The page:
The NYT Caucus blog reports
A former Marine, Mr. Murtha, his office noted, was the first Vietnam War combat Veteran elected to Congress. Throughout his years, Mr. Murtha paid particular attention to defense spending and to the Pentagon and the military.
When he called for bringing the troops home from Iraq in 2005, after having voted for the war, his proposal stunned many in Congress and added a powerful voice to the growing forces demanding immediate drawdowns and or deadlines.
The buffeting we've all endured during the past several years in politics makes it easy to forget how powerful Murtha's opposition to the Iraq War was for those of us on the outside who could see what a colossal mistake the war was, and still is. Murtha's steadfast opposition to the war, and his fierce support for and desire to protect the men and women fighting in Iraq grounded opposition to the war in principle.
June 16, 2006, Iraq Supplemental debate:
It's easy to stay in the air conditioned office and say i'm going to stay the course. Let me tell you something, those troops I hope they believe in what they are doing. That's what America's all about. But standing here and talking about policy and criticizing people just because they disagree with the policy is absolutely absurd. All of us support the troops. All of us want the troops come home as soon as we can. What we need is a change in direction so we'll be able to work this thing out. All of us want to stability in the middle east. That's what this whole thing's all about. We just disagree on how you do it.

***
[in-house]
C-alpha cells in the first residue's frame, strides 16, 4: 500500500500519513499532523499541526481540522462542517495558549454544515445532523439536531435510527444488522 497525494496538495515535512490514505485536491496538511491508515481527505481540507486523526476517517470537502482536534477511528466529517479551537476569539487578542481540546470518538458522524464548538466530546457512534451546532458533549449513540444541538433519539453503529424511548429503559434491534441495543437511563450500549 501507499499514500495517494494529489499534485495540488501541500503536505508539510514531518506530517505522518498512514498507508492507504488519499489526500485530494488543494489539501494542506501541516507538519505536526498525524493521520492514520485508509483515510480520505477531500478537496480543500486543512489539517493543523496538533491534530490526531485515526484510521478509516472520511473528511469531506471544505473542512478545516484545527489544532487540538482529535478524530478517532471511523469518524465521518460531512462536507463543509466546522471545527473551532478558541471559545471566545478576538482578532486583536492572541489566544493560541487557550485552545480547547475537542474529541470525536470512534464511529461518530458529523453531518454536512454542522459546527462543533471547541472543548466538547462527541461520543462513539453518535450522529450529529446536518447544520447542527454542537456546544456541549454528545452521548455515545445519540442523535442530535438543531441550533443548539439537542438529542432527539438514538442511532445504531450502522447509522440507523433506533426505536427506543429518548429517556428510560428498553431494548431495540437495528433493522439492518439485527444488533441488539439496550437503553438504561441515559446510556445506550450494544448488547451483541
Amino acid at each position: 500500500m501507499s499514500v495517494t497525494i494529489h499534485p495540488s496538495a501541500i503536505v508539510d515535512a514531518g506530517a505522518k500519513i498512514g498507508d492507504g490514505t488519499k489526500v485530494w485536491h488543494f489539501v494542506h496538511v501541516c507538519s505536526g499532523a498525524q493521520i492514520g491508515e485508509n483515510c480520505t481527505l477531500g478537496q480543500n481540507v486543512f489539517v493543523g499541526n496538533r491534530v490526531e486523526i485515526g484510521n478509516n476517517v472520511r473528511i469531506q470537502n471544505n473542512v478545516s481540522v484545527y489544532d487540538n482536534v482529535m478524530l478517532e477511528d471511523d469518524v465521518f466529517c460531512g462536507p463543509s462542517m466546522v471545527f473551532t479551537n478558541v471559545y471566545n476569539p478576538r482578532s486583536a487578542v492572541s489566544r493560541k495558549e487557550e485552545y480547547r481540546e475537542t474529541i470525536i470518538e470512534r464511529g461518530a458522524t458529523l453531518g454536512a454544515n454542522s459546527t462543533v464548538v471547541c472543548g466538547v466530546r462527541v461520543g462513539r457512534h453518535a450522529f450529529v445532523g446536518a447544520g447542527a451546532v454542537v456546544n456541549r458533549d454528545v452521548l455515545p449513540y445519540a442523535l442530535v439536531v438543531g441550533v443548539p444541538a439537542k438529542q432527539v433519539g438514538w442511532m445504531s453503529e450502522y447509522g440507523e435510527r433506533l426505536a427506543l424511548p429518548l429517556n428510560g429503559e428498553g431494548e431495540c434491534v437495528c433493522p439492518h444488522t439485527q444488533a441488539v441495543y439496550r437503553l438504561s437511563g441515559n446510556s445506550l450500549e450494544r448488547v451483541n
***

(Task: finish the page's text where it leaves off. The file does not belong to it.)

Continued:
March 23, 2007, closing the debate on the U.S. Troops Readiness, Veterans' Health and Iraq Accountability Act:
[4:44] Finally, we're saying in this bill "you can't send troops back in to battle unless they have the appropriate training, they're fully trained, mission capable." Is there anybody going to vote against that? If you vote against this bill you vote against that. If you vote against this bill you vote against sending troops back with less than a year at home. That's unacceptable. You can sit here and say we're fighting this war. Oh, yes, you can sit here in Washington and say we're fighting this war. But let me tell you something. Those young people, some of them going back three and four times, their families are suffering. These are not 140,000 people. These are each individuals with families and relatives that are bearing the brunt of this fighting that are sent back....
[7:04] I'll tell you what hurts the troops. I'll tell you what hurts them. It hurts 'em when they're extended beyond 13 months, or the Marines have gone seven months. It hurts the troops . . . if you send them back before they have a year at home. That's what hurts the morale of troops. I'm the person that found the 44,000 shortage of body armor in the initial invasion of Iraq. We had troops in danger because they didn't have the equipment they needed. We cannot send troops back into combat without equipment and being fully trained....
My great-grandmother lived to be 96. I was six years old when she died. She said you're on this earth to make a difference. We're going to make a difference with this bill. We're going to bring those troops home. We're going to start changing the direction of this great country.
Thank you, Rep. Murtha, for your courage in standing down those who equated opposition to the war to treason, and for showing what "support the troops" should always mean. May you rest in peace.